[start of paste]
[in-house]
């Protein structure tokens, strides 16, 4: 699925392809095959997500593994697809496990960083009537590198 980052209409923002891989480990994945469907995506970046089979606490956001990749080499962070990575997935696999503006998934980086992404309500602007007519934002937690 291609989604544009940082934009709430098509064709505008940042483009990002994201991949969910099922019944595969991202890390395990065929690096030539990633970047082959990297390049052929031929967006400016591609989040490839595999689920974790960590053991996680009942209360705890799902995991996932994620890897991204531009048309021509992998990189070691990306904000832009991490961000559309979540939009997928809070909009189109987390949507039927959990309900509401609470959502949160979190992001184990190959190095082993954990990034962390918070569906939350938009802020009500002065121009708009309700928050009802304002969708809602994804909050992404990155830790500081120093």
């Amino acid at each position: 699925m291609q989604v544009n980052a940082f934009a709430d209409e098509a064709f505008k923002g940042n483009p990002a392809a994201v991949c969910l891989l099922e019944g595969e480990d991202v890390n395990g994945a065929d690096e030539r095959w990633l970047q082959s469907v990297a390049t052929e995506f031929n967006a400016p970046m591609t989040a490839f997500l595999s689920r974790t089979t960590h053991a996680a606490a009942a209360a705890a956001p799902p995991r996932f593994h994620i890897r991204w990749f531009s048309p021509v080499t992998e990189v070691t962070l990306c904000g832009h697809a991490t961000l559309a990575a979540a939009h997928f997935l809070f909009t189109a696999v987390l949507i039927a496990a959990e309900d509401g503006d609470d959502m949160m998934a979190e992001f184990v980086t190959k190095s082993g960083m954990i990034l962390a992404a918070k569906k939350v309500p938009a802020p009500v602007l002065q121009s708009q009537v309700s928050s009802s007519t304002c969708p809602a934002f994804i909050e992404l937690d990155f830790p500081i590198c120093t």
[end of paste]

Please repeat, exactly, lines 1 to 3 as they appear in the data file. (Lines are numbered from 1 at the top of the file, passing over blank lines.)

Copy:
[in-house]
């Protein structure tokens, strides 16, 4: 699925392809095959997500593994697809496990960083009537590198 980052209409923002891989480990994945469907995506970046089979606490956001990749080499962070990575997935696999503006998934980086992404309500602007007519934002937690 291609989604544009940082934009709430098509064709505008940042483009990002994201991949969910099922019944595969991202890390395990065929690096030539990633970047082959990297390049052929031929967006400016591609989040490839595999689920974790960590053991996680009942209360705890799902995991996932994620890897991204531009048309021509992998990189070691990306904000832009991490961000559309979540939009997928809070909009189109987390949507039927959990309900509401609470959502949160979190992001184990190959190095082993954990990034962390918070569906939350938009802020009500002065121009708009309700928050009802304002969708809602994804909050992404990155830790500081120093």
């Amino acid at each position: 699925m291609q989604v544009n980052a940082f934009a709430d209409e098509a064709f505008k923002g940042n483009p990002a392809a994201v991949c969910l891989l099922e019944g595969e480990d991202v890390n395990g994945a065929d690096e030539r095959w990633l970047q082959s469907v990297a390049t052929e995506f031929n967006a400016p970046m591609t989040a490839f997500l595999s689920r974790t089979t960590h053991a996680a606490a009942a209360a705890a956001p799902p995991r996932f593994h994620i890897r991204w990749f531009s048309p021509v080499t992998e990189v070691t962070l990306c904000g832009h697809a991490t961000l559309a990575a979540a939009h997928f997935l809070f909009t189109a696999v987390l949507i039927a496990a959990e309900d509401g503006d609470d959502m949160m998934a979190e992001f184990v980086t190959k190095s082993g960083m954990i990034l962390a992404a918070k569906k939350v309500p938009a802020p009500v602007l002065q121009s708009q009537v309700s928050s009802s007519t304002c969708p809602a934002f994804i909050e992404l937690d990155f830790p500081i590198c120093t």